(Re)-constructing Homer : English translations of the Iliad and Odyssey between 1850 and 1950
Yoon, Sun Kyoung (2011) (Re)-constructing Homer : English translations of the Iliad and Odyssey between 1850 and 1950. PhD thesis, University of Warwick.
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This thesis seeks to investigate how translation is influenced by the
translator's contexts, dealing with English translations of Homer between 1850
and 1950. English versions of the Iliad and Odyssey by eight translators from
different periods are examined chronologically in their historical contexts, with
reference to social, political and ideological circumstances. My methodology
involves making use of translators' metatexts and other types of texts in
combination with comparison of the translated texts.
The debate between Matthew Arnold and Francis Newman reveals
conflicting ideologies in the nineteenth century: the former committed to
promoting a noble template for his society, the latter seeking to reproduce with
exacting standards what he perceived as the true peculiarity of the poet. This
ideological opposition is reflective of the intrinsic link between translators'
interpretations of Homer and attitudes toward translation, and the Victorian age, in
social, ideological and political terms. The thesis continues with two more
Victorian translators William Morris and J. S. Blackie, focusing on the practice of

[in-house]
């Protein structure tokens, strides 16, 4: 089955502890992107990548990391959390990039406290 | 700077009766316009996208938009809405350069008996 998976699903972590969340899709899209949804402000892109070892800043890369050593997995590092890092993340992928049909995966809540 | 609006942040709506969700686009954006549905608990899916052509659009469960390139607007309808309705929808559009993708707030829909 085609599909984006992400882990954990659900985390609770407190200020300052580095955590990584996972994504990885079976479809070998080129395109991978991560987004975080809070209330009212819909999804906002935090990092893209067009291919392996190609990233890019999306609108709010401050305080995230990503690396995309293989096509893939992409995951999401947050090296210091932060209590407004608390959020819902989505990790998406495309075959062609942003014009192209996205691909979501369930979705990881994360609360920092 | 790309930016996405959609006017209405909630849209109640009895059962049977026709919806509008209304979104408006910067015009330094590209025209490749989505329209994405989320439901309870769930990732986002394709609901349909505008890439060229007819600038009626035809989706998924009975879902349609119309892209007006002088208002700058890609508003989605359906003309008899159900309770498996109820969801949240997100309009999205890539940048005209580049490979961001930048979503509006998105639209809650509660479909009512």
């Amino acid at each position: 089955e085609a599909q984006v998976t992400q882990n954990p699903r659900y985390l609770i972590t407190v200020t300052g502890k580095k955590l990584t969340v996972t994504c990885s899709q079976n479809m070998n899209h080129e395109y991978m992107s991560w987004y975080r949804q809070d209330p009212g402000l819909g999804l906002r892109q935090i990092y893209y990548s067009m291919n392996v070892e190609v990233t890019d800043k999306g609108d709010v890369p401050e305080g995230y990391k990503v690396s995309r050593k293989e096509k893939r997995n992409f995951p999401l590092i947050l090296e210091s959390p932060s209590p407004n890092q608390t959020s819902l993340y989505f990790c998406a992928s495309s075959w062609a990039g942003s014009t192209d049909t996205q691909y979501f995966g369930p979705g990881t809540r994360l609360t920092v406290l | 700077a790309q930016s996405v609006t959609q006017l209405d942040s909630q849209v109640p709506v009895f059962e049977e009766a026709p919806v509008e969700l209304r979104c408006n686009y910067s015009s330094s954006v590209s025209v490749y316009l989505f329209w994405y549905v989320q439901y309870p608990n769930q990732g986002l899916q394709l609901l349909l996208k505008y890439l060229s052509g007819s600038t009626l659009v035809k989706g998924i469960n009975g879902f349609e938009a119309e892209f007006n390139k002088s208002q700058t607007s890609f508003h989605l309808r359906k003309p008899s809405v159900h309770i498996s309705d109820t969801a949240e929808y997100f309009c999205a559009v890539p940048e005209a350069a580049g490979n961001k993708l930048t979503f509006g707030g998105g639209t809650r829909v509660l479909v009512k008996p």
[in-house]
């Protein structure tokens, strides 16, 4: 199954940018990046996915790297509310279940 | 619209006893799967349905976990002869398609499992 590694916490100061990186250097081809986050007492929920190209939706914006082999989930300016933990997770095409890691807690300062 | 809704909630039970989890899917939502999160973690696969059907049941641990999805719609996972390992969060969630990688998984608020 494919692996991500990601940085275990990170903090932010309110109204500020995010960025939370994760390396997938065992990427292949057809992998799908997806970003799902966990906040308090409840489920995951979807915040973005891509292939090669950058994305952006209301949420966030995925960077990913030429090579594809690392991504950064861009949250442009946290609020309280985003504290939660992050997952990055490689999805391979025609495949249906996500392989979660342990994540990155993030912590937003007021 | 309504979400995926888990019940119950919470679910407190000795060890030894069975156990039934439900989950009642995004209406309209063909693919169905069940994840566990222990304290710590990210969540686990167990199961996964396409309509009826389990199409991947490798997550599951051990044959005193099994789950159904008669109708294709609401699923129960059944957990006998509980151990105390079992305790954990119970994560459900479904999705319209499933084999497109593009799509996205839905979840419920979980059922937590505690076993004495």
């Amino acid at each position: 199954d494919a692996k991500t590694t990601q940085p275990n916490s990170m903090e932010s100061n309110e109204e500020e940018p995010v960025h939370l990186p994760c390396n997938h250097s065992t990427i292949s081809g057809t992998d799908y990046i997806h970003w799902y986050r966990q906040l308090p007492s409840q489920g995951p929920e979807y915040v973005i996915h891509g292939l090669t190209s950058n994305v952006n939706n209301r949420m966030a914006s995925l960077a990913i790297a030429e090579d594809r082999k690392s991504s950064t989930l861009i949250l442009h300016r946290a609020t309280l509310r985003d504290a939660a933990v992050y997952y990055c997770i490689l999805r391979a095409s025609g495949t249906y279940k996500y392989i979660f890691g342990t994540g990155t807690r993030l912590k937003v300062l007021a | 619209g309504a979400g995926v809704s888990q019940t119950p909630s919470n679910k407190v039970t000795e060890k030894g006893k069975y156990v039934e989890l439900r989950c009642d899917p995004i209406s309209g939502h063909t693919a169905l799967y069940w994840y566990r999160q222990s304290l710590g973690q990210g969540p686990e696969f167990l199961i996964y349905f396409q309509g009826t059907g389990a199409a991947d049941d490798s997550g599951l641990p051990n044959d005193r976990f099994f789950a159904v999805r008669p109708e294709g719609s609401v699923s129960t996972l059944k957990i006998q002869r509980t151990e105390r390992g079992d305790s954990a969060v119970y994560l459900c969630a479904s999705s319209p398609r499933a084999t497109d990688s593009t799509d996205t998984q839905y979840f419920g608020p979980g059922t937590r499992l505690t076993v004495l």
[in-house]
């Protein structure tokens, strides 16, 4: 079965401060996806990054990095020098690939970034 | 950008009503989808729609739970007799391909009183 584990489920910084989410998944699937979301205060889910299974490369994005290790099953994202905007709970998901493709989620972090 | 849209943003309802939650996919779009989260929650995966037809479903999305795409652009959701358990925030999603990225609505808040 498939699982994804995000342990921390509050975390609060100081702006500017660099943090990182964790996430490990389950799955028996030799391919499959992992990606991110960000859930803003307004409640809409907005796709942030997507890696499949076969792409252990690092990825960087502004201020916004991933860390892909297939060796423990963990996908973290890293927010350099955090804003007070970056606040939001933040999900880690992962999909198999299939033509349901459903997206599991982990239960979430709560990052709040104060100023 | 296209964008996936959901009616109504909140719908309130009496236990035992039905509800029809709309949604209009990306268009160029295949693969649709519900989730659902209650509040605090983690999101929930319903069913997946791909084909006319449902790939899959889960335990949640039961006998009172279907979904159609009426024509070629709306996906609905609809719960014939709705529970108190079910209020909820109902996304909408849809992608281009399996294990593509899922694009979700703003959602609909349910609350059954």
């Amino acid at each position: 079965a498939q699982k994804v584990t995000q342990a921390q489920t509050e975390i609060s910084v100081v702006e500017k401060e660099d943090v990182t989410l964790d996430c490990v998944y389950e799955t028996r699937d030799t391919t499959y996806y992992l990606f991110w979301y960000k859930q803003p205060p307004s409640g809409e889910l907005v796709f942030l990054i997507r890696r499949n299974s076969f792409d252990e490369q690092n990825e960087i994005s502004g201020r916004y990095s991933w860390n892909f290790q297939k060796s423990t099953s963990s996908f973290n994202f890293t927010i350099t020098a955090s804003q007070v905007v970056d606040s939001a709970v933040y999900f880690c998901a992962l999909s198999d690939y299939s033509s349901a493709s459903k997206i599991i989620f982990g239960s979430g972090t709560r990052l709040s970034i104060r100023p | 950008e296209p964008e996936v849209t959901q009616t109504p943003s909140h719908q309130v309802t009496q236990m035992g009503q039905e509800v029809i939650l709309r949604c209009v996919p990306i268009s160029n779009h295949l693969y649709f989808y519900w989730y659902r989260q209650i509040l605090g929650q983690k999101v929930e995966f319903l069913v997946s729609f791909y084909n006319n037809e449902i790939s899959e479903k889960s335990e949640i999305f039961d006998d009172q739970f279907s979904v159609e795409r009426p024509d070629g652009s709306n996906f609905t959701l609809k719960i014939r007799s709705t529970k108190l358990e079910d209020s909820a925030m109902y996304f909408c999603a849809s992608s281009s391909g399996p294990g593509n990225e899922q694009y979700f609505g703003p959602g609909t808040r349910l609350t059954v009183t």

archaism. Morris translated the Odyssey within a widespread movement of
medieval revival. The same applies to Blackie's translation of the Iliad, but his
medievalism was connected to the issue of Scottish identity. They idealised
history and expressed their vision literalistically through archaising. The focus
then changes to examine modernist versions of the Odyssey by Ezra Pound and H.
D. Their fragmentary translations were good examples of the modernist project to
achieve novelty and originality. Homer represented 'tradition' to engage with in
order to pursue the ambition to, in Pound's famous expression, 'make it new'. The
modernists took translation as an implement for revisiting the literary tradition.
Lastly, this thesis explores mid-twentieth century prose translations by E. V. Rieu
and I. A. Richards. Influenced by the egalitarianism of mid-twentieth-century
Britain, they attempted to make their translations accessible to everyone. These
translations of Homer were targeted at the 'general reader', and for that purpose,
Rieu and Richards transformed Homer's originals into novels.
|Item Type:||Thesis or Dissertation (PhD)|
|Subjects:||P Language and Literature > PA Classical philology|
|Library of Congress Subject Headings (LCSH):||Homer. Iliad -- Translations into English -- History and criticism, Homer. Odyssey -- Translations into English -- History and criticism|
|Official Date:||October 2011|
|Institution:||University of Warwick|
|Theses Department:||Department of English and Comparative Literary Studies|
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